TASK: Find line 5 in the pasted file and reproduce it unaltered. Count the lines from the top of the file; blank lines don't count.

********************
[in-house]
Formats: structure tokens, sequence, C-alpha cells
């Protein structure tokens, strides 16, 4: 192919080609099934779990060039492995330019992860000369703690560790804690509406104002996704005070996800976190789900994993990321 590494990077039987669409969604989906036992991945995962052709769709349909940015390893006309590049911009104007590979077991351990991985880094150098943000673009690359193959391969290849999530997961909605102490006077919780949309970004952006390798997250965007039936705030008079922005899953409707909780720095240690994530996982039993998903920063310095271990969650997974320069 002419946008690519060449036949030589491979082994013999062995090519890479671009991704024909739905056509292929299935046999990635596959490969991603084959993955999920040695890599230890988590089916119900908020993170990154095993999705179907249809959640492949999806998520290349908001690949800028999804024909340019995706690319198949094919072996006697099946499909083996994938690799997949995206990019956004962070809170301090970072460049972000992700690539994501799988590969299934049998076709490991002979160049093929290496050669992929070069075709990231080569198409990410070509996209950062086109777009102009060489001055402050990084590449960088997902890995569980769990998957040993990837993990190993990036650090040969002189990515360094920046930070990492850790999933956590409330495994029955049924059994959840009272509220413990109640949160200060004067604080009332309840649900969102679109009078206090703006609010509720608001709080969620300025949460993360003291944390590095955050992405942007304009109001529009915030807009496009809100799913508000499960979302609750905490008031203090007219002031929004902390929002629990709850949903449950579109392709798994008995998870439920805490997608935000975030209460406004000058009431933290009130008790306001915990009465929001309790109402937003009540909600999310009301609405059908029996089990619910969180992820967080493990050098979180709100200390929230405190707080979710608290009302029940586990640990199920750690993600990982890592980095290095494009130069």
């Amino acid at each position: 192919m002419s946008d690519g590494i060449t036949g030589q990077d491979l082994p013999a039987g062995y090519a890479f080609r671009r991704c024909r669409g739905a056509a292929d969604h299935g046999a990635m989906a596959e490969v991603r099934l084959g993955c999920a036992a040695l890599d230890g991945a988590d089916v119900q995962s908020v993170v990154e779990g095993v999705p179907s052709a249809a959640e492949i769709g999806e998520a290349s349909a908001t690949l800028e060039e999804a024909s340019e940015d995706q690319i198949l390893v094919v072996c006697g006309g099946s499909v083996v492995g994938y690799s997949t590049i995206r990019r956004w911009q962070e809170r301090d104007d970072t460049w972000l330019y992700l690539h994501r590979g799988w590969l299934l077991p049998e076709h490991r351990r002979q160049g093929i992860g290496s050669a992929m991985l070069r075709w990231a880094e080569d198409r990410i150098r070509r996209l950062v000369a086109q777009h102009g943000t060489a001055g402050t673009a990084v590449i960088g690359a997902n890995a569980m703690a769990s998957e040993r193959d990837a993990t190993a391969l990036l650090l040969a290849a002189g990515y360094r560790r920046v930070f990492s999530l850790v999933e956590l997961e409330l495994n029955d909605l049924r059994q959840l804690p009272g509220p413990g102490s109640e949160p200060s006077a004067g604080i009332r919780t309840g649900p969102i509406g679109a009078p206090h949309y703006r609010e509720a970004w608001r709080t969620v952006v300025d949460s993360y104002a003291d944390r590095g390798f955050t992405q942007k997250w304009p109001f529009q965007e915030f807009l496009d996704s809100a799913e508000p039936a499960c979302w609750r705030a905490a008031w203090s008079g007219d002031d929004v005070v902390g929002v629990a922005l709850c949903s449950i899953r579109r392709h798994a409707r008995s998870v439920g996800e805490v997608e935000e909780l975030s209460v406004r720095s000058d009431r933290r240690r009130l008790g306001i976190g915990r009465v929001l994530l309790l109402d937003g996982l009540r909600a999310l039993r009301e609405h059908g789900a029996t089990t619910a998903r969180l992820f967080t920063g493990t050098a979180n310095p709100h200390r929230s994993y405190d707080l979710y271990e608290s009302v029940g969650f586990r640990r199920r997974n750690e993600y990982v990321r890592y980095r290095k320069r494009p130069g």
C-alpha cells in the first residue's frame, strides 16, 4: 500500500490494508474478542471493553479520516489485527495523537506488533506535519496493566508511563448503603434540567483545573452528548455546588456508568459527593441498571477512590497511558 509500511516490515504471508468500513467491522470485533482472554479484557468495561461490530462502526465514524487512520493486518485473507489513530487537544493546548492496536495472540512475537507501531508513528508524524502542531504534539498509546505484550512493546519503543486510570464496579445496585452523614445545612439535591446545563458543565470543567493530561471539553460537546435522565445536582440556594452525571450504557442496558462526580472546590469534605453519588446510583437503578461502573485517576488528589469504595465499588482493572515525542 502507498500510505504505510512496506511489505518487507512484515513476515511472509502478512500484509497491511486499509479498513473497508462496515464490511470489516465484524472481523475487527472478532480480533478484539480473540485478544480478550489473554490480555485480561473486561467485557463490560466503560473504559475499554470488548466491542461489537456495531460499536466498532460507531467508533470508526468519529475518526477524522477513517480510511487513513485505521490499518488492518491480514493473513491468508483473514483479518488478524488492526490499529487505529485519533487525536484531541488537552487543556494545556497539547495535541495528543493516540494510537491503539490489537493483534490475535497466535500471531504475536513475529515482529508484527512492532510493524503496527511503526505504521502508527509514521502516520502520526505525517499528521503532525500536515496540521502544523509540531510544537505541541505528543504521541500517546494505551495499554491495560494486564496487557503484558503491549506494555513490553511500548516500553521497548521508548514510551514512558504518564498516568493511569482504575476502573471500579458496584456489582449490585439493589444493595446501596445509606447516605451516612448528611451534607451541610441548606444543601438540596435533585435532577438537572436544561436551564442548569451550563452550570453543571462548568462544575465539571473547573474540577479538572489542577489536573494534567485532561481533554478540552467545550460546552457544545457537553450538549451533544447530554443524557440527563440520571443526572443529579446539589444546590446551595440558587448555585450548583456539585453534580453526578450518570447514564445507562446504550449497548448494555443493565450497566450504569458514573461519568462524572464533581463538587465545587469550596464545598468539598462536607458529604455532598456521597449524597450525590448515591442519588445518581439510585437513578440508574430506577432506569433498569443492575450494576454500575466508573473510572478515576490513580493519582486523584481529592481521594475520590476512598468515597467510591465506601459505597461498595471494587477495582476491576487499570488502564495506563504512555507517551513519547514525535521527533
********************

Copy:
C-alpha cells in the first residue's frame, strides 16, 4: 500500500490494508474478542471493553479520516489485527495523537506488533506535519496493566508511563448503603434540567483545573452528548455546588456508568459527593441498571477512590497511558 509500511516490515504471508468500513467491522470485533482472554479484557468495561461490530462502526465514524487512520493486518485473507489513530487537544493546548492496536495472540512475537507501531508513528508524524502542531504534539498509546505484550512493546519503543486510570464496579445496585452523614445545612439535591446545563458543565470543567493530561471539553460537546435522565445536582440556594452525571450504557442496558462526580472546590469534605453519588446510583437503578461502573485517576488528589469504595465499588482493572515525542 502507498500510505504505510512496506511489505518487507512484515513476515511472509502478512500484509497491511486499509479498513473497508462496515464490511470489516465484524472481523475487527472478532480480533478484539480473540485478544480478550489473554490480555485480561473486561467485557463490560466503560473504559475499554470488548466491542461489537456495531460499536466498532460507531467508533470508526468519529475518526477524522477513517480510511487513513485505521490499518488492518491480514493473513491468508483473514483479518488478524488492526490499529487505529485519533487525536484531541488537552487543556494545556497539547495535541495528543493516540494510537491503539490489537493483534490475535497466535500471531504475536513475529515482529508484527512492532510493524503496527511503526505504521502508527509514521502516520502520526505525517499528521503532525500536515496540521502544523509540531510544537505541541505528543504521541500517546494505551495499554491495560494486564496487557503484558503491549506494555513490553511500548516500553521497548521508548514510551514512558504518564498516568493511569482504575476502573471500579458496584456489582449490585439493589444493595446501596445509606447516605451516612448528611451534607451541610441548606444543601438540596435533585435532577438537572436544561436551564442548569451550563452550570453543571462548568462544575465539571473547573474540577479538572489542577489536573494534567485532561481533554478540552467545550460546552457544545457537553450538549451533544447530554443524557440527563440520571443526572443529579446539589444546590446551595440558587448555585450548583456539585453534580453526578450518570447514564445507562446504550449497548448494555443493565450497566450504569458514573461519568462524572464533581463538587465545587469550596464545598468539598462536607458529604455532598456521597449524597450525590448515591442519588445518581439510585437513578440508574430506577432506569433498569443492575450494576454500575466508573473510572478515576490513580493519582486523584481529592481521594475520590476512598468515597467510591465506601459505597461498595471494587477495582476491576487499570488502564495506563504512555507517551513519547514525535521527533